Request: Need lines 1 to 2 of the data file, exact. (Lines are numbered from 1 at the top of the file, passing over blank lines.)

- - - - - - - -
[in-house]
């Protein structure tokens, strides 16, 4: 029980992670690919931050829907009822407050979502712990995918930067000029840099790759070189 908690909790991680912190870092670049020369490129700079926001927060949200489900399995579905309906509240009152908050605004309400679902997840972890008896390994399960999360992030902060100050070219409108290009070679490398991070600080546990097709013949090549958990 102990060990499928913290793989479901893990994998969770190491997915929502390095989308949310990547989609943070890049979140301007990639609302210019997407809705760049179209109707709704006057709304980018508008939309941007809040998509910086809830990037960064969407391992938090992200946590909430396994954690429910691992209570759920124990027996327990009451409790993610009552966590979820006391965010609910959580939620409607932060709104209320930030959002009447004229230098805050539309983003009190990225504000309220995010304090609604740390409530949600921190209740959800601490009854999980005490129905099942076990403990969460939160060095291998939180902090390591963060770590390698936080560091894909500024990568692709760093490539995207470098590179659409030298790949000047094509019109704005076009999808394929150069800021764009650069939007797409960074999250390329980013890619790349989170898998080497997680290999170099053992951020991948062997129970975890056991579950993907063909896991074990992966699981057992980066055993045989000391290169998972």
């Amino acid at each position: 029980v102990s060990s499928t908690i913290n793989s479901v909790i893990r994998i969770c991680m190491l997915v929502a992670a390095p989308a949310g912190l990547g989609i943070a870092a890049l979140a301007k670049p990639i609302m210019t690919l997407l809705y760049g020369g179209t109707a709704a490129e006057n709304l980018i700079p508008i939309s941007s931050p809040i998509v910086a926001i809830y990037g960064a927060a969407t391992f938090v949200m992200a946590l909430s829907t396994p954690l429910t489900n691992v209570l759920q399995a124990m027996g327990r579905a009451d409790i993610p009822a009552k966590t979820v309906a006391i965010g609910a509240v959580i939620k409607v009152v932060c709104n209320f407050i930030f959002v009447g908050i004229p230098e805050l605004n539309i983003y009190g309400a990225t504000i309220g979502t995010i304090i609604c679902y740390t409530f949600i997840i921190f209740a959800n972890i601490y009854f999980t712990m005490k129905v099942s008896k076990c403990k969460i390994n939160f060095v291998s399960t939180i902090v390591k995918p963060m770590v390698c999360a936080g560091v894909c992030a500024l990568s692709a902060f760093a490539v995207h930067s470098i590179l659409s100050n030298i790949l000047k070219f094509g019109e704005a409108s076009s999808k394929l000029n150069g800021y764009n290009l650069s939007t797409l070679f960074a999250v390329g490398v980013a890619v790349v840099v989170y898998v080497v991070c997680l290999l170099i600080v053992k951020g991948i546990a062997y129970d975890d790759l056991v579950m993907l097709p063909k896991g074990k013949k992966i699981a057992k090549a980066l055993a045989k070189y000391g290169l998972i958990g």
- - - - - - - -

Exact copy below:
[in-house]
């Protein structure tokens, strides 16, 4: 029980992670690919931050829907009822407050979502712990995918930067000029840099790759070189 908690909790991680912190870092670049020369490129700079926001927060949200489900399995579905309906509240009152908050605004309400679902997840972890008896390994399960999360992030902060100050070219409108290009070679490398991070600080546990097709013949090549958990 102990060990499928913290793989479901893990994998969770190491997915929502390095989308949310990547989609943070890049979140301007990639609302210019997407809705760049179209109707709704006057709304980018508008939309941007809040998509910086809830990037960064969407391992938090992200946590909430396994954690429910691992209570759920124990027996327990009451409790993610009552966590979820006391965010609910959580939620409607932060709104209320930030959002009447004229230098805050539309983003009190990225504000309220995010304090609604740390409530949600921190209740959800601490009854999980005490129905099942076990403990969460939160060095291998939180902090390591963060770590390698936080560091894909500024990568692709760093490539995207470098590179659409030298790949000047094509019109704005076009999808394929150069800021764009650069939007797409960074999250390329980013890619790349989170898998080497997680290999170099053992951020991948062997129970975890056991579950993907063909896991074990992966699981057992980066055993045989000391290169998972």